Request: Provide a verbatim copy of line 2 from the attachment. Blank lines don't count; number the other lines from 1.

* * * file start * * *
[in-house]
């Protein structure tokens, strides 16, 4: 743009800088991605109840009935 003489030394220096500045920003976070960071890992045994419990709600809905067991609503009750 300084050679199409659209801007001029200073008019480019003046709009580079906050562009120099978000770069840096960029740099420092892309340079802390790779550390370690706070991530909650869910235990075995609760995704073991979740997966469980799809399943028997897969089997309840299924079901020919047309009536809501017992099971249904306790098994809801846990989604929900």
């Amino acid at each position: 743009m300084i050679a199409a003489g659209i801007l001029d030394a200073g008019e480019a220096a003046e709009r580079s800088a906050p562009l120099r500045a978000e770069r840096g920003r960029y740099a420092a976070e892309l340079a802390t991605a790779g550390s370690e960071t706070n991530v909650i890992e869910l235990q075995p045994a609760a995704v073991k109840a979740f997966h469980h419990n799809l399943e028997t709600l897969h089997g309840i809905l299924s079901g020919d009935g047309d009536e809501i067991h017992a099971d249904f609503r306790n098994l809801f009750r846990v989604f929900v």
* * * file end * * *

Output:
């Protein structure tokens, strides 16, 4: 743009800088991605109840009935 003489030394220096500045920003976070960071890992045994419990709600809905067991609503009750 300084050679199409659209801007001029200073008019480019003046709009580079906050562009120099978000770069840096960029740099420092892309340079802390790779550390370690706070991530909650869910235990075995609760995704073991979740997966469980799809399943028997897969089997309840299924079901020919047309009536809501017992099971249904306790098994809801846990989604929900």